MANILA—Marela Vania Salamat pulled off some surprises when she ruled the 30-km women’s individual time trial in cycling in the 28th Southeast Asian Games at the flat course of Marina Bay Area in Singapore.

The young 21-year-old former bowler, who shifted to cycling, timed 44 minutes and 46.38 seconds to win the race by almost a kilometer ahead over 2011 champion Chanpeng Nontasin of Thailand, who, while Singapore’s Chan Siew Kheng, the 2013 Myanmar Games winner, settled for the bronze in 2:58.53.

“All my sacrifices has paid off, ” said the University of the East dentistry sophomore student Salamat, who was lured to cycling by national coach Cesar Lobramonte one morning in 2013 when she was biking as part of her cross training at the Mall of Asia grounds with her bowling coaches Edward Coo and Orlyn Batistin.

“Kasama na rin ang pagtitiwala sa sarili at sa extensive training namin sa Pilipinas,” said Salamat, the eldest of the brood of Rodolfo and Marivic Salamat.

“She’s a very strong rider and if given the proper attention, she could go a long, long way,” national team head coach Allison said, who along with national teammate Avegail Rombaon, had to race against the men back home to hone for these games. Salamat’s gold was only the second for the Philippines in cycling in the Sea Games since Marites Bitbit topped the massed start race in the 2007 Games in Thailand.

Mark John Lexer Galedo failed to retain the men’s time trial gold medal and finished at sixth place in 56:21.59 in the men’s 40-km course. Teammates, Ronald Oranza, missed the podium with 56:00.34, some 21 seconds behind bronze medalist Trinh Duc Tam (55:39.20) of Vietnam. Indonesia’s Robin Manullang won the gold in 53:55.41 and Thailand’s Turakit Boonratanathanakorn bagged the silver in 54:47.57.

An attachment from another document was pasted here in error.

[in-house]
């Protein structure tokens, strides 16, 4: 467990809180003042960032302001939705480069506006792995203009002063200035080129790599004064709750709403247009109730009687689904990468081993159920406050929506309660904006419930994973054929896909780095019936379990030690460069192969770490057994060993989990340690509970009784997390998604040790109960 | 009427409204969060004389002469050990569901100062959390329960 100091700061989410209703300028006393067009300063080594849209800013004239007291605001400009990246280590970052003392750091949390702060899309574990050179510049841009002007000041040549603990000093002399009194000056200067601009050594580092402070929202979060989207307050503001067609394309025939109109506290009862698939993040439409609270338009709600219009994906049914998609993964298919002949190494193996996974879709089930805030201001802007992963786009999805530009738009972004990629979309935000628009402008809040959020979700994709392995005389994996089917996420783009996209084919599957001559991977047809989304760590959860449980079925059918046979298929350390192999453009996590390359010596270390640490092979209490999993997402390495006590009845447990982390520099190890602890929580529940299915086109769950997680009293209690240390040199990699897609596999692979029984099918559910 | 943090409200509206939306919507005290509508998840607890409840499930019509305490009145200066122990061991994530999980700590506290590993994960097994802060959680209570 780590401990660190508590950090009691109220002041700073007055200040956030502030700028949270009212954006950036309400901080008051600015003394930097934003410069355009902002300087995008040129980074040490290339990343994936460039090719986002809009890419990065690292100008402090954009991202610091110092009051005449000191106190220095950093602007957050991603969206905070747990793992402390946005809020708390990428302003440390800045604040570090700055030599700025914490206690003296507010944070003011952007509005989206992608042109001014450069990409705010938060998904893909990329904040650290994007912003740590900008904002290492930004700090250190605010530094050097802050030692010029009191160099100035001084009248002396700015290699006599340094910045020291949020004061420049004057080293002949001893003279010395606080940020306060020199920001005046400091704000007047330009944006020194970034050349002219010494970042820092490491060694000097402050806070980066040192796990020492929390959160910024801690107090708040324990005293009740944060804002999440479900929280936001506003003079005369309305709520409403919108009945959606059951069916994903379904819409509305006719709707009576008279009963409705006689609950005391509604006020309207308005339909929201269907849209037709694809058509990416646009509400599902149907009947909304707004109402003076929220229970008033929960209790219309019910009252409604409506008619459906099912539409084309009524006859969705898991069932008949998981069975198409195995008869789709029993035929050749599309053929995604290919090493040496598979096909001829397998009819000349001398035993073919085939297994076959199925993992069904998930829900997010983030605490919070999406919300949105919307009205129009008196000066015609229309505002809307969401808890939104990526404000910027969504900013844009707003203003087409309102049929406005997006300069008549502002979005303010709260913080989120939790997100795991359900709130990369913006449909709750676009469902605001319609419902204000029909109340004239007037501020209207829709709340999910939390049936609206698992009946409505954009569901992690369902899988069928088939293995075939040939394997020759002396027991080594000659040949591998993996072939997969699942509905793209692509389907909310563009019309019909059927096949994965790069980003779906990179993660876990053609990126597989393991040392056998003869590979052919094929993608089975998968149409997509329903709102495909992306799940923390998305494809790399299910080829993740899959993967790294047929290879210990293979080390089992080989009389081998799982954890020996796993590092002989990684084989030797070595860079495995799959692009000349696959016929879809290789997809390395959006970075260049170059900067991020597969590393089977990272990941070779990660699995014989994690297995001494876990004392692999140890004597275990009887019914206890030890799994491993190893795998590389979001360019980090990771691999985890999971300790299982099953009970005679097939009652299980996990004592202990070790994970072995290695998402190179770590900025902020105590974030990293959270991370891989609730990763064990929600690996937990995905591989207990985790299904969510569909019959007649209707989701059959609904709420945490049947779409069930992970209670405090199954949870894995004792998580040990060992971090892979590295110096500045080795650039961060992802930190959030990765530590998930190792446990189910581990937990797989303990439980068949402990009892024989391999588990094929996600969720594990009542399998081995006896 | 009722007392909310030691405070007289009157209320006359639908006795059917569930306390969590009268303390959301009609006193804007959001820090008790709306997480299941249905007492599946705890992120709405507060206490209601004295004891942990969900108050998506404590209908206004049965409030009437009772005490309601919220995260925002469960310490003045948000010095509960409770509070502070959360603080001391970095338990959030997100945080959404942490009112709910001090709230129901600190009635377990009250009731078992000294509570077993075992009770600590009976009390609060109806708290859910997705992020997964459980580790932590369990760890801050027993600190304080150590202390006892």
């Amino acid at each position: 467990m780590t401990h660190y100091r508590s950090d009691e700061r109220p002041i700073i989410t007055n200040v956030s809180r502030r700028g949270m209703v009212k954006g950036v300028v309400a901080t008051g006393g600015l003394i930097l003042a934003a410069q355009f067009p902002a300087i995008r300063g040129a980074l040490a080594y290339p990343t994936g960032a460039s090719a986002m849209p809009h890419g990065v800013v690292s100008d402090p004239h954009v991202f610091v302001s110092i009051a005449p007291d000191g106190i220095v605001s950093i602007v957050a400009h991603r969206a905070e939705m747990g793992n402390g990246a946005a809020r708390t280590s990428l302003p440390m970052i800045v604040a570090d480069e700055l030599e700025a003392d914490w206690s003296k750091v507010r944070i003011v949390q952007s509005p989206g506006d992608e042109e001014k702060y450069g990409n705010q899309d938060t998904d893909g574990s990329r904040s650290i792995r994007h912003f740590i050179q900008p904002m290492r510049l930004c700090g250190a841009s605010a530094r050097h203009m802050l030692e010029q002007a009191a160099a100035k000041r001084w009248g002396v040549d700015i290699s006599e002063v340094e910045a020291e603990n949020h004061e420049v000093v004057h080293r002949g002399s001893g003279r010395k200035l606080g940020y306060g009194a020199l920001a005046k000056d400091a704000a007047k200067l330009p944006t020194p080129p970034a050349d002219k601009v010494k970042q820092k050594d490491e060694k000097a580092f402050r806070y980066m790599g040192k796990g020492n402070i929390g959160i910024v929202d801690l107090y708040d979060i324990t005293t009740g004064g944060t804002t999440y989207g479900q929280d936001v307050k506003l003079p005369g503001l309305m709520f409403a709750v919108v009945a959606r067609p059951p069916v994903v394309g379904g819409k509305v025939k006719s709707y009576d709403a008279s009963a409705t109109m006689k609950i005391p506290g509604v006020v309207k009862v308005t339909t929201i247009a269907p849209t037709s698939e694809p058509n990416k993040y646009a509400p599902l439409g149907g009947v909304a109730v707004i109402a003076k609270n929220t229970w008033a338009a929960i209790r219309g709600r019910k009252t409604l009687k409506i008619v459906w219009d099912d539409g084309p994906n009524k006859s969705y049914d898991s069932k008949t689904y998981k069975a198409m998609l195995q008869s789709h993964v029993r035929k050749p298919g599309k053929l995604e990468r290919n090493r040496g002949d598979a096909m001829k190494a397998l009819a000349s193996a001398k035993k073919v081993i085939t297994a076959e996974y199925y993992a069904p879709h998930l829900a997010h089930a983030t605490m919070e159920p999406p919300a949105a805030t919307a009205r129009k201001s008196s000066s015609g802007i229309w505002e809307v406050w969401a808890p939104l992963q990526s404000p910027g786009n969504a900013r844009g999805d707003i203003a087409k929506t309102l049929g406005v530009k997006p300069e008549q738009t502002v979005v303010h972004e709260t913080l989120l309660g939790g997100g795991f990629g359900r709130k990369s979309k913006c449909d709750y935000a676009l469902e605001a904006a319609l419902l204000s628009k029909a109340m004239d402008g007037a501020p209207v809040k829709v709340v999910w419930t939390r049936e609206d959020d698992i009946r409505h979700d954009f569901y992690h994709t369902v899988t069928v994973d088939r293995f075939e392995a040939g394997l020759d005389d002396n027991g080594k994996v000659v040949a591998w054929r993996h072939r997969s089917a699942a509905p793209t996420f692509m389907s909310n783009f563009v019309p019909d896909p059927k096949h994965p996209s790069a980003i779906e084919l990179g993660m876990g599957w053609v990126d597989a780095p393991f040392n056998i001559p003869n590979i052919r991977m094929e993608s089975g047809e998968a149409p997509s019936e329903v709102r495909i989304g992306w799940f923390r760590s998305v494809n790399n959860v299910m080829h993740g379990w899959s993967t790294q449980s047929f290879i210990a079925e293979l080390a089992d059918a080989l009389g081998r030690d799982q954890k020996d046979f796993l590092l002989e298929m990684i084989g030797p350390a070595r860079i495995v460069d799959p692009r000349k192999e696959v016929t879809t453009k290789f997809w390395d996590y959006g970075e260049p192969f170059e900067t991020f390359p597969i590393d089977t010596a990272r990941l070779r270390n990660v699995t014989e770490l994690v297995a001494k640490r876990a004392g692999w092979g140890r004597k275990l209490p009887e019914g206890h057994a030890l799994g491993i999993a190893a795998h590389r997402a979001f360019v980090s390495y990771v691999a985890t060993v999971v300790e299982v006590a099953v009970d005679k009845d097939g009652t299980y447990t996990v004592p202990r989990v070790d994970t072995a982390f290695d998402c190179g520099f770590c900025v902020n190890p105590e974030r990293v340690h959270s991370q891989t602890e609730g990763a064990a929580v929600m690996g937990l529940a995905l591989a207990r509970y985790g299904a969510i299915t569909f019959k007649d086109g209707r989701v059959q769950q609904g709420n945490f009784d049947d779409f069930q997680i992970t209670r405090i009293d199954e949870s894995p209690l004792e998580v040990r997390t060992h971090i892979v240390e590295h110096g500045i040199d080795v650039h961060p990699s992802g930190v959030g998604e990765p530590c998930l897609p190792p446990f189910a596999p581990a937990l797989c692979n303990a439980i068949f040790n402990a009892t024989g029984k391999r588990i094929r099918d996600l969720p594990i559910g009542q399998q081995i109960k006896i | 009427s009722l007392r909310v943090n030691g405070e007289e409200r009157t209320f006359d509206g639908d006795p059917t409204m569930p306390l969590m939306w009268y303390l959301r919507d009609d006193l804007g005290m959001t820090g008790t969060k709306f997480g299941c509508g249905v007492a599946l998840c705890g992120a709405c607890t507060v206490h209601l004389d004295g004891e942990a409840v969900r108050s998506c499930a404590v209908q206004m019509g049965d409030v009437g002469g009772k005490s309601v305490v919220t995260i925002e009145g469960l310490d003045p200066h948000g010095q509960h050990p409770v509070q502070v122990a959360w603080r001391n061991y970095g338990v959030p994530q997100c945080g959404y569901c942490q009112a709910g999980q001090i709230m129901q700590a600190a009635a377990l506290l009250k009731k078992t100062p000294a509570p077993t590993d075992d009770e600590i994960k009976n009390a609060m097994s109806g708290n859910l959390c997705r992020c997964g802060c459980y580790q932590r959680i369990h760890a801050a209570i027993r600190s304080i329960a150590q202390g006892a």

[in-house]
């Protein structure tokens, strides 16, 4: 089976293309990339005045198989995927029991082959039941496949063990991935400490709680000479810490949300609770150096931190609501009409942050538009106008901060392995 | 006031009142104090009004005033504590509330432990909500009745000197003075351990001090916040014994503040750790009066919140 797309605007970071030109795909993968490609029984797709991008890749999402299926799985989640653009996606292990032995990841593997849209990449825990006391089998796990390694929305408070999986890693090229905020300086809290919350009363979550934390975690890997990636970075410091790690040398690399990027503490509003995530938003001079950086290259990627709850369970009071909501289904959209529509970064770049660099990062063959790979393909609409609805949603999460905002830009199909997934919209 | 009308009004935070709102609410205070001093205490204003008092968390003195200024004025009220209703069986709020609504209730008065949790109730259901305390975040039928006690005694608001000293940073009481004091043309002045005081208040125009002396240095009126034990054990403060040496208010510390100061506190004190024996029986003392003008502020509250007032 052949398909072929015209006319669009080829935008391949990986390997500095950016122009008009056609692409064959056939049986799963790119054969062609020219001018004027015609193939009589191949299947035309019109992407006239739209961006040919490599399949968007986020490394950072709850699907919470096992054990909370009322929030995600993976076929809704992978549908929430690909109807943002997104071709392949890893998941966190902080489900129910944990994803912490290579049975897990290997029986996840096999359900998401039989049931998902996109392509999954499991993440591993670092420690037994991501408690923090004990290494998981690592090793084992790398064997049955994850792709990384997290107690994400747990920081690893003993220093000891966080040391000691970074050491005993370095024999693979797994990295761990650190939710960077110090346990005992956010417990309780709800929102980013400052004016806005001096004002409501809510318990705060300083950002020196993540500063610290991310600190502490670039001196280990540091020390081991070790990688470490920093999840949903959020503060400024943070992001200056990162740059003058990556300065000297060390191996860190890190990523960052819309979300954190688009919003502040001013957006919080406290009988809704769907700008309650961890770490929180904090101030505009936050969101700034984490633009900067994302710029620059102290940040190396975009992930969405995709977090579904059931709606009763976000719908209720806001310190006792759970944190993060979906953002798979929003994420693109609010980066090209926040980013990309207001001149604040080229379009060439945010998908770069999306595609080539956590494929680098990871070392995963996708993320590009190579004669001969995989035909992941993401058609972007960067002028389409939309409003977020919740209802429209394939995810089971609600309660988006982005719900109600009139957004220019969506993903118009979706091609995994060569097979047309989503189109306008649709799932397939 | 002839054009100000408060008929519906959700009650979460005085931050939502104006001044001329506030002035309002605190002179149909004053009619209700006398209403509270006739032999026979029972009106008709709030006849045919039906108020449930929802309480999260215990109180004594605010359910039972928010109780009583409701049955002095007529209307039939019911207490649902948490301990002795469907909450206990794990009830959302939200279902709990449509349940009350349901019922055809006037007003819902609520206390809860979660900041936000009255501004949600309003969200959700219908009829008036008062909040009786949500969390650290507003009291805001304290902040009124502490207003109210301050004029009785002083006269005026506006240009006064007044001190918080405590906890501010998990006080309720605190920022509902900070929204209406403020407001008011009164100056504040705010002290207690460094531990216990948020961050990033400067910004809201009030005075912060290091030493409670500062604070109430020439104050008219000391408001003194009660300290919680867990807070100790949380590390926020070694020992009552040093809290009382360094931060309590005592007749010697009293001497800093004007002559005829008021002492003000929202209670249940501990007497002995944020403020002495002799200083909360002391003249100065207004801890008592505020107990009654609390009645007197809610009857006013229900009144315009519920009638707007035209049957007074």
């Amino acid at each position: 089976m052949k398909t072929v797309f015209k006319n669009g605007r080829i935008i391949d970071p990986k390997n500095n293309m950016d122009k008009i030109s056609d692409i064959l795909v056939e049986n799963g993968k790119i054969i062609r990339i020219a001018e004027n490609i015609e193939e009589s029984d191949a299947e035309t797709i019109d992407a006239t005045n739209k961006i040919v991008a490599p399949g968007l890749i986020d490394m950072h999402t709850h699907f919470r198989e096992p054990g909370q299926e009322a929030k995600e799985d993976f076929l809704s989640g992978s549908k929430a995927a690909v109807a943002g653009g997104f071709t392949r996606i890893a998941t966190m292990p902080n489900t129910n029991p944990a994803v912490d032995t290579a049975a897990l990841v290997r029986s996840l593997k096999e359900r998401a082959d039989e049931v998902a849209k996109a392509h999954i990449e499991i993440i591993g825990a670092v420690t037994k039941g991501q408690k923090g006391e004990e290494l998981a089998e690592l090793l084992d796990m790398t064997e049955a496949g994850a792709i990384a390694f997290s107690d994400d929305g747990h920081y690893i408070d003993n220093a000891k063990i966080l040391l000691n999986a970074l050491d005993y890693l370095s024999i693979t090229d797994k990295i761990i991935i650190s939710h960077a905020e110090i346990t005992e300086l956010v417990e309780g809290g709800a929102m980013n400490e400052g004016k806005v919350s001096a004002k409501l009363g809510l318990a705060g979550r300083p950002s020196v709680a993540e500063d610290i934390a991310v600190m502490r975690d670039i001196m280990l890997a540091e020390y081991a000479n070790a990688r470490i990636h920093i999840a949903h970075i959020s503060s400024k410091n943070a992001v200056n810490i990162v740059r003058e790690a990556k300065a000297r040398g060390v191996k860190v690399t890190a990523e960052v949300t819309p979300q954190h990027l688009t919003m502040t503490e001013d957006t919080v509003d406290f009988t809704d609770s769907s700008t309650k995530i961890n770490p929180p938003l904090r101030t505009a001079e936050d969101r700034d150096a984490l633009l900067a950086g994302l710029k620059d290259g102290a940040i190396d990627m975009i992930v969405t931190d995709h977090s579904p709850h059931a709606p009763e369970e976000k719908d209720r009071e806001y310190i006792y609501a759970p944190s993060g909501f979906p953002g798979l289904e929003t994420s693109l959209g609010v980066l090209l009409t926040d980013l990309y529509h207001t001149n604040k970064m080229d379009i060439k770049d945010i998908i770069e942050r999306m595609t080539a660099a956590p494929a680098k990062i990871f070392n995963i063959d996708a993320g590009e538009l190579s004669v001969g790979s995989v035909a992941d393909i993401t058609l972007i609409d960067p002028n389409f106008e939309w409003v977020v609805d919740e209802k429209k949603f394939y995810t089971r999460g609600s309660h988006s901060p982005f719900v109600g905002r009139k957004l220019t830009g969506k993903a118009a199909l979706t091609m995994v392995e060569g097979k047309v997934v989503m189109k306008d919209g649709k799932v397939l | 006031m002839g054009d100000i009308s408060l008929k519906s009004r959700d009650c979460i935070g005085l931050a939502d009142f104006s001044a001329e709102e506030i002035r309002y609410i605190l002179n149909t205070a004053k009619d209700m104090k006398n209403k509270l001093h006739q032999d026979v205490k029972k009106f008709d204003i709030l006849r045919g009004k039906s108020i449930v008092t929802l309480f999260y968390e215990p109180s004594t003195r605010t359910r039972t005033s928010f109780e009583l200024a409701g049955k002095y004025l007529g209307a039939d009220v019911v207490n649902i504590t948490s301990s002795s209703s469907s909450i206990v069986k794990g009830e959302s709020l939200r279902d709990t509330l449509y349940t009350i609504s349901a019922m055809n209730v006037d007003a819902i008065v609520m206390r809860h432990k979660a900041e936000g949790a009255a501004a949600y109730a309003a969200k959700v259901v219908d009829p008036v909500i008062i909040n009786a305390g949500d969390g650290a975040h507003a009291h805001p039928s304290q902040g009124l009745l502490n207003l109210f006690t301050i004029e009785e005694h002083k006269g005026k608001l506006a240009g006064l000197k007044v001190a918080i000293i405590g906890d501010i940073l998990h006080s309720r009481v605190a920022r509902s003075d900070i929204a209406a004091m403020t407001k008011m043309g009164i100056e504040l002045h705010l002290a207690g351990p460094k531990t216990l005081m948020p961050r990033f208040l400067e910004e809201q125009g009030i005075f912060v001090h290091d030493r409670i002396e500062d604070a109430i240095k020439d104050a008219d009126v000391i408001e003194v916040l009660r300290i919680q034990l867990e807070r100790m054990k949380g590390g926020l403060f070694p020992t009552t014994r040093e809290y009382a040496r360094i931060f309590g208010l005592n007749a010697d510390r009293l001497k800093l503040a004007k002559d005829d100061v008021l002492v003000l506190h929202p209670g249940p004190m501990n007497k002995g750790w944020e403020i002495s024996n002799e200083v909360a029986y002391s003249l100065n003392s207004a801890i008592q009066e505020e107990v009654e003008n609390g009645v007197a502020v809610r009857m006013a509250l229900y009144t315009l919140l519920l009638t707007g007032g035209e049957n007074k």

The remaining cycling schedules are the criterium races for men (10 am.) and women (9 a.m.) on Friday in the same venue. Galedo and Oranza will be leading the men’s campaign with Jerry Aquino Jr., former Asian junior road race champion Rustom Lim, Jan Paul Morales and George Oconer Jr., son of national coach Bert Oconer. Salamat and Rombaon will race in the women’s division.

Meanwhile, the national women’s volleyball team bounced back by crushing Malaysia in straight sets, 25-15, 25-18, 25-16, on Thursday.

Alyssa Valdez paced the Nationals with 13 points, while Dindin Santiago-Manabat had 8 points and skipper Jovelyn Gonzaga and Rachel Anne Daguis chipped in with 7 points each as they remained in contention despite the three-set setback to Indonesia in Group B match on Wednesday.

“The players are more relaxed now and we didn’t even change our strategy,” head coach Roger Gorayeb said. “They were just too excited in their first game.”

Gorayeb also pointed out that his wards were less distracted compared to the first match when they had to contend with Indon ace Aprilia Manganang, whose gender the Philippine delegation had questioned in a formal protest with the Singaporean organizers. Citing a certification of the International Volleyball Federation that upheld Manganang’s gender, the hosts rejected the Philippine protest.

They must now beat a tough Vietnamese squad, the silver medalist in the2013 Myanmar SEA Games, on Saturday to advance into the semifinal round.